In the original manuscript of Tanya, this chapter was absent. The author wrote it later, after deciding to go to print, and inserted it as chapter 32. The choice was obviously deliberate: In Hebrew, every number spells a word. Thirty-two spells heart. This chapter was meant to be the heart of the Tanya.

Nevertheless, the opening was adapted to follow the three chapters before. Those chapters provide advice for those who just can't get inspired—no matter how much they study, ponder and pray. The counsel is simple: You think too highly of yourself—of your "body-self." Your soul is beautiful, but that's not the self with which you identify. It is the material-pleasure oriented, impulse-driven, self-centered self. Put that body-self in its place, and your G‑dly soul will shine through.

From that rejection of materialism, the author finds a clear pathway to love.

Glossary for this chapter:
Sitra Achra: Literally, "the other side." There are only two sides: One side lets the truth of G‑d's oneness shine through, the other opposes it; one side tells you—or at least admits—that there is nothing else but Him, and the other side denies it. See chapter six.

Chapter 32
Let's say you have accomplished that which we just discussed—you despise the body-self and all you celebrate is the joy of the soul alone. Now you have a direct, easy route to fulfilling the mitzvah of loving another Jew as yourself. And this love will be towards every Jew, great and small.

You see, since you despise the body-self, obviously that will not be the critical factor in your relationship with another Jew. That leaves only your soul and spirit—and who can know how great and how high is the soul and the spirit of another Jew in their root and their source in the living G‑d?

Especially when you consider that all souls are matching and that we all have one Father. That is why all Jews are called brothers—because they literally are brothers at the root of their souls in G‑d's oneness. It is only their body-selves that differentiate them.

It turns out that those who make their body-self their principal concern and provide their soul only a background role can never experience true love and brotherhood. Whatever love they experience will be conditional.

Hillel the Elder had this in mind when he said that by fulfilling this mitzvah you have "the entire Torah, all of it—and the rest is commentary..." How could this be? Because the basis of the entire Torah at its very root is a twofold dynamic: First of all, the act of picking up the soul and raising its status over the body-self, higher and yet higher until it reaches the core root level of all existence—which, as we explained, is the necessary condition to fulfillment of this mitzvah.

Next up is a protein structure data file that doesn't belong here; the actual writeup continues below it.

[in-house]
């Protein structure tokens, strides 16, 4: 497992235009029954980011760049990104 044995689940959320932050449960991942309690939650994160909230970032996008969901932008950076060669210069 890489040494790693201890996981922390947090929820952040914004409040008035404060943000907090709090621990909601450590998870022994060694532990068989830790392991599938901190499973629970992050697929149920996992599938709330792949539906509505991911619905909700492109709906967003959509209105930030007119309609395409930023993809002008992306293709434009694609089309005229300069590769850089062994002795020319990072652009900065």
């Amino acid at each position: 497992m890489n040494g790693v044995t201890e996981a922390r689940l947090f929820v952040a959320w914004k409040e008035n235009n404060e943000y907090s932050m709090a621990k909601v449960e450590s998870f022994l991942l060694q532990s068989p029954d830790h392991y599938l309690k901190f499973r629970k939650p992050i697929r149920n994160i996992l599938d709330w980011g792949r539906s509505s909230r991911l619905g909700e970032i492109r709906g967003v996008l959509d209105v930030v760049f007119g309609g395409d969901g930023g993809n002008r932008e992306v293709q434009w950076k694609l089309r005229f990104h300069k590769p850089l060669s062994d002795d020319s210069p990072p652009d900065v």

And secondly, to draw inward the Infinite Light within the community of Israel. That means into the source of all Jewish souls (as we will explain later) so that they are rendered in a state of "one within One." This cannot happen, however, when there is division among the souls, G‑d forbid. In the language of the Zohar, "G‑d does not dwell in a blemished place." And as we say in our prayers, "Bless us, our Father, all of us as one in the light of Your presence." Elsewhere, we will provide more explanation.

What about the statement in the Talmud that if you see your colleague sinning you must hate him, and also tell his teacher so that he should hate him as well?

That's talking about someone who is your peer, who learns Torah and does all the mitzvahs. He did something that he should have realized is wrong and you rebuked him for it, as the Torah instructs you, "Rebuke, you shall rebuke your comrade." The word for comrade used here is "amitecha." Who is amitecha? The Talmud tells us that this means those people who are with you in Torah and mitzvahs. Nevertheless, this friend of yours still has not repented from his sin. This is how the situation is described in Sefer Chareidim.

Let's say, however, this person is not your comrade in Torah and you are not close with him. In that case, Hillel the Elder instructs you to "be of the disciples of Aaron: love those that were created and attract them to Torah." He was speaking of those who are far from G‑d's Torah and from being observant Jews—which is why he calls them just "those that were created." He was saying that you must pull in these people with thick cords of love, and perhaps, with all this effort, perhaps you will attract them to Torah and to the service of G‑d. Perhaps yes, perhaps not. Whatever the outcome, you have not lost the reward for showing love to a fellow Jew.

This love also applies to those who are close to you—the ones that you have rebuked and yet have not repented of their sins. Yes, it is a mitzvah to hate them, but it is also a mitzvah to love them—and both in all earnestness: Hatred due to the evil within them and love due to that aspect of good that is buried within them—meaning the spark of G‑dliness within them that vitalizes their G‑dly soul.

Aside from this, you need to inspire your heart towards compassion for this G‑dly soul. It is in exile within the evil of the sitra achra that dominates it in those that do wrong. Once you awaken that compassion, it can overwhelm the hatred and stir up the love. Think of the interpretation given to the verse, "To Jacob who redeemed Abraham." Jacob is the quality of compassion and Abraham the quality of love, and compassion redeems love from within the hatred.1